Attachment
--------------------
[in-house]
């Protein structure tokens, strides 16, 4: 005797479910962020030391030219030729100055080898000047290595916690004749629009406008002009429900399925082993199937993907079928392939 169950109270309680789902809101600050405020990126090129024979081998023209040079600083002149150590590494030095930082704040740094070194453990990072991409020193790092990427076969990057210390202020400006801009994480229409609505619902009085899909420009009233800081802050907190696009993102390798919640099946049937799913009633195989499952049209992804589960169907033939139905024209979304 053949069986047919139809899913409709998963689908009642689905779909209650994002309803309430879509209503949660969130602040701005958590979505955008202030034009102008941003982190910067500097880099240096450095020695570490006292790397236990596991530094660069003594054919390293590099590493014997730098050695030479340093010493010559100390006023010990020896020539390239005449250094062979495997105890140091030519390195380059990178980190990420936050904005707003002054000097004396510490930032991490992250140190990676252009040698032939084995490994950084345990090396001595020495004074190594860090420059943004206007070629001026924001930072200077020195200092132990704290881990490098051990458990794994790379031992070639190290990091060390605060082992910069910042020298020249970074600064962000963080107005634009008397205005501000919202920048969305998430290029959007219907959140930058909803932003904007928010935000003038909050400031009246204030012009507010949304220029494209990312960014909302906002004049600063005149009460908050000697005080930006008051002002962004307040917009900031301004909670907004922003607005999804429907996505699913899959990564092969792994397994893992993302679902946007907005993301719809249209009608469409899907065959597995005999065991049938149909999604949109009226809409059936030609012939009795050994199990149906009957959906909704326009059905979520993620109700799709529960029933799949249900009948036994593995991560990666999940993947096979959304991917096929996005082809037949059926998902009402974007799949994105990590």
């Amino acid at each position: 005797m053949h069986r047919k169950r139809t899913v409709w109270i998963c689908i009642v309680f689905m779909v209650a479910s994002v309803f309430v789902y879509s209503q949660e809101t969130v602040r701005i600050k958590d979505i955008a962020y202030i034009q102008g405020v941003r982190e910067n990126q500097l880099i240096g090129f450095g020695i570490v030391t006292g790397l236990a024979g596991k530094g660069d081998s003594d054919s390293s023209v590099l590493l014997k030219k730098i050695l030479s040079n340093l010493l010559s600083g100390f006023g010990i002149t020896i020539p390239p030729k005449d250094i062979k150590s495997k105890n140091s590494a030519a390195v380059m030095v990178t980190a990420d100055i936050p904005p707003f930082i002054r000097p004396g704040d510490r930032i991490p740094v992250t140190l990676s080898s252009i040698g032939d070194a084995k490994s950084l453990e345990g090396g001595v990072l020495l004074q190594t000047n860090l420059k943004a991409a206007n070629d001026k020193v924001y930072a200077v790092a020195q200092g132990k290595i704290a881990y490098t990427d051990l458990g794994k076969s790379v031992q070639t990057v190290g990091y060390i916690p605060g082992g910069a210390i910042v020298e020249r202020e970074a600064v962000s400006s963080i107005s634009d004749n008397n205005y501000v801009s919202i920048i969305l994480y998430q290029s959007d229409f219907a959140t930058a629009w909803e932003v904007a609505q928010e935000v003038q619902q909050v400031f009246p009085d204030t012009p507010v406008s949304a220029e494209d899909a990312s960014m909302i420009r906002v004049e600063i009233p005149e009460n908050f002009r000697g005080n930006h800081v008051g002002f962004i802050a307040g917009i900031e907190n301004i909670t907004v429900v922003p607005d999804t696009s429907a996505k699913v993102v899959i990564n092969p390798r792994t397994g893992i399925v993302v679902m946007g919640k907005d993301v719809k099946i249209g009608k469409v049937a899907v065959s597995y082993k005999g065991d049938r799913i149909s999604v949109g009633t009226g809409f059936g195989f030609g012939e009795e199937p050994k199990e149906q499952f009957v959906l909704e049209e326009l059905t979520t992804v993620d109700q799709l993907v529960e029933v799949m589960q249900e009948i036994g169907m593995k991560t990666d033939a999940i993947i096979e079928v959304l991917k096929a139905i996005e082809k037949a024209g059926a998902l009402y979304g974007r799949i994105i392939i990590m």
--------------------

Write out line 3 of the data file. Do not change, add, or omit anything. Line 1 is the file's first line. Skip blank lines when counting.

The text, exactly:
């Amino acid at each position: 005797m053949h069986r047919k169950r139809t899913v409709w109270i998963c689908i009642v309680f689905m779909v209650a479910s994002v309803f309430v789902y879509s209503q949660e809101t969130v602040r701005i600050k958590d979505i955008a962020y202030i034009q102008g405020v941003r982190e910067n990126q500097l880099i240096g090129f450095g020695i570490v030391t006292g790397l236990a024979g596991k530094g660069d081998s003594d054919s390293s023209v590099l590493l014997k030219k730098i050695l030479s040079n340093l010493l010559s600083g100390f006023g010990i002149t020896i020539p390239p030729k005449d250094i062979k150590s495997k105890n140091s590494a030519a390195v380059m030095v990178t980190a990420d100055i936050p904005p707003f930082i002054r000097p004396g704040d510490r930032i991490p740094v992250t140190l990676s080898s252009i040698g032939d070194a084995k490994s950084l453990e345990g090396g001595v990072l020495l004074q190594t000047n860090l420059k943004a991409a206007n070629d001026k020193v924001y930072a200077v790092a020195q200092g132990k290595i704290a881990y490098t990427d051990l458990g794994k076969s790379v031992q070639t990057v190290g990091y060390i916690p605060g082992g910069a210390i910042v020298e020249r202020e970074a600064v962000s400006s963080i107005s634009d004749n008397n205005y501000v801009s919202i920048i969305l994480y998430q290029s959007d229409f219907a959140t930058a629009w909803e932003v904007a609505q928010e935000v003038q619902q909050v400031f009246p009085d204030t012009p507010v406008s949304a220029e494209d899909a990312s960014m909302i420009r906002v004049e600063i009233p005149e009460n908050f002009r000697g005080n930006h800081v008051g002002f962004i802050a307040g917009i900031e907190n301004i909670t907004v429900v922003p607005d999804t696009s429907a996505k699913v993102v899959i990564n092969p390798r792994t397994g893992i399925v993302v679902m946007g919640k907005d993301v719809k099946i249209g009608k469409v049937a899907v065959s597995y082993k005999g065991d049938r799913i149909s999604v949109g009633t009226g809409f059936g195989f030609g012939e009795e199937p050994k199990e149906q499952f009957v959906l909704e049209e326009l059905t979520t992804v993620d109700q799709l993907v529960e029933v799949m589960q249900e009948i036994g169907m593995k991560t990666d033939a999940i993947i096979e079928v959304l991917k096929a139905i996005e082809k037949a024209g059926a998902l009402y979304g974007r799949i994105i392939i990590m």